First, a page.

Andrzej Jeziorski/TOKYO


Mitsubishi Heavy Industries (MHI) is considering the development of a dedicated air superiority version of its new F-2 support fighter.

According to Junichi Miyakawa, MHI military aircraft design section manager, the variant is being considered as a potential replacement for the Japan Air Self-Defence Force (JASDF) fleet of McDonnell Douglas F-4EJ Kai Phantom interceptors.

"The F-4 replacement will be in about 10 years, but the Japan Defence Agency [JDA] has not decided yet [on a replacement programme]. One option is a modification of the F-2-but we would have to enhance the air-to-air capability," says Miyakawa.

He says the proposed variant would require upgrades to the radar and avionics, to allow it to carry more air-to-air missiles. The F-2 is equipped with a Mitsubishi Electric active-array radar and a US/Japanese avionics suite.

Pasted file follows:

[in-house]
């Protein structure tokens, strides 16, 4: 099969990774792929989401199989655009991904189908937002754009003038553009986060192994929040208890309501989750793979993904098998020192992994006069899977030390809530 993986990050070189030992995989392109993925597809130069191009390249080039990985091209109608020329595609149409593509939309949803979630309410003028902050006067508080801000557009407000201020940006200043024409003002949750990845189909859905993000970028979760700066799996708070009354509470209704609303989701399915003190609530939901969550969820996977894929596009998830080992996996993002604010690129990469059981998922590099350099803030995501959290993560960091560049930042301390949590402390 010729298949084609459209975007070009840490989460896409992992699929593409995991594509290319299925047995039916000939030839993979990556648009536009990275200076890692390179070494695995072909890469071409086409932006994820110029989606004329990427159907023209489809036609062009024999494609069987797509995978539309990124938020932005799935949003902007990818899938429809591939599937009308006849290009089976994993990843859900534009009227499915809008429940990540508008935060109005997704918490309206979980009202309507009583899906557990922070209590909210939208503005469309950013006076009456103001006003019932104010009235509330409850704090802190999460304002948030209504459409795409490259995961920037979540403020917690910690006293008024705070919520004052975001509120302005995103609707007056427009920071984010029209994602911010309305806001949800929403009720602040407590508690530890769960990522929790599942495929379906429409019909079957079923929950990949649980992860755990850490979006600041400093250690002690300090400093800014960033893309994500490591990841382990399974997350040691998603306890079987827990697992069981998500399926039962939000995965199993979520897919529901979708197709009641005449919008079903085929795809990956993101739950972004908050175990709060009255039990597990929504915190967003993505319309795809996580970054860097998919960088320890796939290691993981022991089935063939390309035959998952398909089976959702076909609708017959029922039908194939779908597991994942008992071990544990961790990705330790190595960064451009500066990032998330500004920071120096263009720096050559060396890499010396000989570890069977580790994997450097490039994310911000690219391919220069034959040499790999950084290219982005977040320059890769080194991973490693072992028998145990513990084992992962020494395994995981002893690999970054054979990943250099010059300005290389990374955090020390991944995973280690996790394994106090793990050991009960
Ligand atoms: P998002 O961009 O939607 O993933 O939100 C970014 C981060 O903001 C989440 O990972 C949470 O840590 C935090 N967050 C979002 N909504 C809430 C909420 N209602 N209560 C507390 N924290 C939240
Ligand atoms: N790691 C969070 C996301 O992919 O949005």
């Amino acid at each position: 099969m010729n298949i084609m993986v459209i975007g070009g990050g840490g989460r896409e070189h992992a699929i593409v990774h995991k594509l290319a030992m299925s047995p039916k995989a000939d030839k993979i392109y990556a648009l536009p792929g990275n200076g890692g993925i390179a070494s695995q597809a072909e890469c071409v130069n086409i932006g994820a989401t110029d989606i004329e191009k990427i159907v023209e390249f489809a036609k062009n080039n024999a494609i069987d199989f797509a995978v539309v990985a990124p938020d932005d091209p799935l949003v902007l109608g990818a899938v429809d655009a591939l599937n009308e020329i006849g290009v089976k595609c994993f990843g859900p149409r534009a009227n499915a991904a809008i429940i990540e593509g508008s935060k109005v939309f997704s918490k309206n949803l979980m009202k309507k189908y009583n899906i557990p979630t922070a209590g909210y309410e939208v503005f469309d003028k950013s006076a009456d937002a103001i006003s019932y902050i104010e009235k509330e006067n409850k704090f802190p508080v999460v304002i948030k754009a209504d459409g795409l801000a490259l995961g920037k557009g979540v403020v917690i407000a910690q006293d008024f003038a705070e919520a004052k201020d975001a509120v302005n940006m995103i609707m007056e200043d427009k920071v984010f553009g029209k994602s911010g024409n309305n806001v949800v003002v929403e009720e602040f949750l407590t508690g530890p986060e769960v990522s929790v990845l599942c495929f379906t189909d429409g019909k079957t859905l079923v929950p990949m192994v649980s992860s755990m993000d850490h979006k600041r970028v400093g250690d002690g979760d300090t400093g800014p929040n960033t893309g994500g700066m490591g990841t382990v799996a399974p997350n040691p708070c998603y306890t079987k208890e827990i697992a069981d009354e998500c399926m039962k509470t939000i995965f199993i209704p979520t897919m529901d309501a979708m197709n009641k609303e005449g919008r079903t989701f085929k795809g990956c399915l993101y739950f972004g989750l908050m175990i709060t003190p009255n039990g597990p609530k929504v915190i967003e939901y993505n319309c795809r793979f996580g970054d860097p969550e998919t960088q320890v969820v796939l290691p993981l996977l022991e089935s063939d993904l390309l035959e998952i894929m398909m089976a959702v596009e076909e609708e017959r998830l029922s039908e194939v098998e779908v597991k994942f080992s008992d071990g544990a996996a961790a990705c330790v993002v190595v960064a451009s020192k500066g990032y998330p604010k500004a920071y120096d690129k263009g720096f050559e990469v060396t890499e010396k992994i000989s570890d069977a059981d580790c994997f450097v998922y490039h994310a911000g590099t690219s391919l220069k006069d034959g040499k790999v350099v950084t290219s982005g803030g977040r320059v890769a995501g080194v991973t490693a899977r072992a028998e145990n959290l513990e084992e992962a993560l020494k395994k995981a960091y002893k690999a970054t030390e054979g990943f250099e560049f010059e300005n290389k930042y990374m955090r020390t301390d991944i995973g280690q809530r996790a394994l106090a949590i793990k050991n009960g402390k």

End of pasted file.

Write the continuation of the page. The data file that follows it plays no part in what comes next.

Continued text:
The F-2A support fighter is intended to replace JASDF Mitsubishi F-1s, and possibly in its two-seat F-2B variant to replace the air force's T-2/2A trainers.

Miyakawa says the JASDF wants about 130 aircraft (83 F-2As and 47 F-2Bs), but the final number will depend on the defence budget. The delayed first delivery is set for August, with 19 aircraft to be handed over by the end of next March.

Deliveries have been delayed by structural cracking problems in the aircraft's wing, compounded by excessive loads at the fin root discovered during a negative 1g roll manoeuvre.

The aircraft is based on the Lockheed Martin F-16C airframe, but the all-composite wing is Japanese-designed and 25% bigger than the F-16's, offering five hardpoints under each side instead of the F-16's three.

Cracks were found close to the wing tips and around a fuel inlet in the starboard side. Miyakawa says the wing structure in the cracked areas has now been reinforced with metal plates, and flight testing is continuing.

Source: Flight International